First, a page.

Lower Court Judges: Do Men and Women View the Law Differently?

Alison C. Cares, The Pennsylvania State University
Darrell Steffensmeier, The Pennsylvania State University

Past studies of gender differences among members of the judiciary have focused on the trial and appellate level (Steffensmeier & Herbert 1999, Gruhl, Spohn & Welch 1981, Cook 1979, Kritzer & Uhlman 1977). This paper extends the study of general differences to members of the lower judiciary. In particular, it examines whether the gender-of-judge affects their attitudes towards sentencing and the law. Two models are considered: the gender model and the job model. Accoding to the gender model, there are important differences between men and women in their approaches to work. It assumes men and women are fundamentally different, and women will relate to work "as women." According to the job model, the job itself is central in molding attitudes and beliefs of workers. Men and women may seem different due to constraints and opportunities associated with gender, but those differences are overcome by the common constraints and experiences of the job. Analysis draws frm a study of members of the lower court judiciary in Pennsylvania. The full population of women justices was interviewed along with a random selection of men justices in the same counties. Data were gathered through semi-structured interviews, courtroom observations, questionnaires and archival sources.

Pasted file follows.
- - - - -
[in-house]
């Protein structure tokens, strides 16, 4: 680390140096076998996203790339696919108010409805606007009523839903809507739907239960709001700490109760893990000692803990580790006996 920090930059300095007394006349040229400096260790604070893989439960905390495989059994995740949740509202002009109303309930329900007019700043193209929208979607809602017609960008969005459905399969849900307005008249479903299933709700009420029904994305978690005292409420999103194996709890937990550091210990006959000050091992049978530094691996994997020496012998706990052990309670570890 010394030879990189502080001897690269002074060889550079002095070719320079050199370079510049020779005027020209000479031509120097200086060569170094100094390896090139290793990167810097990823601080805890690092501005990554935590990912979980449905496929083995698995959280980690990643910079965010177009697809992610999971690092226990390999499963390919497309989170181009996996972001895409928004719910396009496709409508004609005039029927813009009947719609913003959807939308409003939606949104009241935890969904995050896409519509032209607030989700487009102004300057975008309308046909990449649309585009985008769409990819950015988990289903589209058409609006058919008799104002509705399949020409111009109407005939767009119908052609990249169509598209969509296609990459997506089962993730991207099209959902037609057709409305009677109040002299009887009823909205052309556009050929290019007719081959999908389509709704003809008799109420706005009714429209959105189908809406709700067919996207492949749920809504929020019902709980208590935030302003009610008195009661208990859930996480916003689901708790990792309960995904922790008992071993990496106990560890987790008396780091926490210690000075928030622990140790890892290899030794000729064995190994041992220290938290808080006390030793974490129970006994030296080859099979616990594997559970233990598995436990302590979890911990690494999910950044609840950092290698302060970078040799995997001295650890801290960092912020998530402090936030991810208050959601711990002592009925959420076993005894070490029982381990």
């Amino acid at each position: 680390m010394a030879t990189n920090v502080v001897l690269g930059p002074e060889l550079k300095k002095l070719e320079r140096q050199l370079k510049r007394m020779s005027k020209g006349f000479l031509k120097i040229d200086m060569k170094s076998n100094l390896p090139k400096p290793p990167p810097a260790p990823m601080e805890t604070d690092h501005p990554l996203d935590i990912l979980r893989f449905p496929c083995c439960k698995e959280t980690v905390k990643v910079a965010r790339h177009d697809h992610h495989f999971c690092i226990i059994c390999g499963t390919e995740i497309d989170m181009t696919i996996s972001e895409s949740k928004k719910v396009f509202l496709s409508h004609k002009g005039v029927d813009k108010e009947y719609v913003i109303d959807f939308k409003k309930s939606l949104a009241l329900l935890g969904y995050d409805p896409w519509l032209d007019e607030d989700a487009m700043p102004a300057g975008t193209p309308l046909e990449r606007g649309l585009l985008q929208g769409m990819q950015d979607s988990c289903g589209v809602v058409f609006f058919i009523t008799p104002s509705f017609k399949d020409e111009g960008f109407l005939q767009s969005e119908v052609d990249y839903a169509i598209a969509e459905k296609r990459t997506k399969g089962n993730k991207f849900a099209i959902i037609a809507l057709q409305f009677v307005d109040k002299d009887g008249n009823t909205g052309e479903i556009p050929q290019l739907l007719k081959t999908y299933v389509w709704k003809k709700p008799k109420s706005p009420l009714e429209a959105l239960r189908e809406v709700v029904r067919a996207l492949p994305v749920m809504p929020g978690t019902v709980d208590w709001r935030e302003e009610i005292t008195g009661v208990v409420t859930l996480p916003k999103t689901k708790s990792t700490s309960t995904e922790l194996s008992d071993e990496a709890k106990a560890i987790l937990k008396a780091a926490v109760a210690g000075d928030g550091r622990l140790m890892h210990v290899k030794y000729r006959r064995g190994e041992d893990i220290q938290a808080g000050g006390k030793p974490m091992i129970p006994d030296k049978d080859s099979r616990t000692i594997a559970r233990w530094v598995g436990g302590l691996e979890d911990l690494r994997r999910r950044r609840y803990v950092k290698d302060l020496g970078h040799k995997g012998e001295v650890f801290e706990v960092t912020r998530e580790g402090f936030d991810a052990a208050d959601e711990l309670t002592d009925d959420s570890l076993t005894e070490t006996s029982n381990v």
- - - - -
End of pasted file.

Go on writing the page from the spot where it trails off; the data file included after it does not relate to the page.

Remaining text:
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Updated 05/20/2006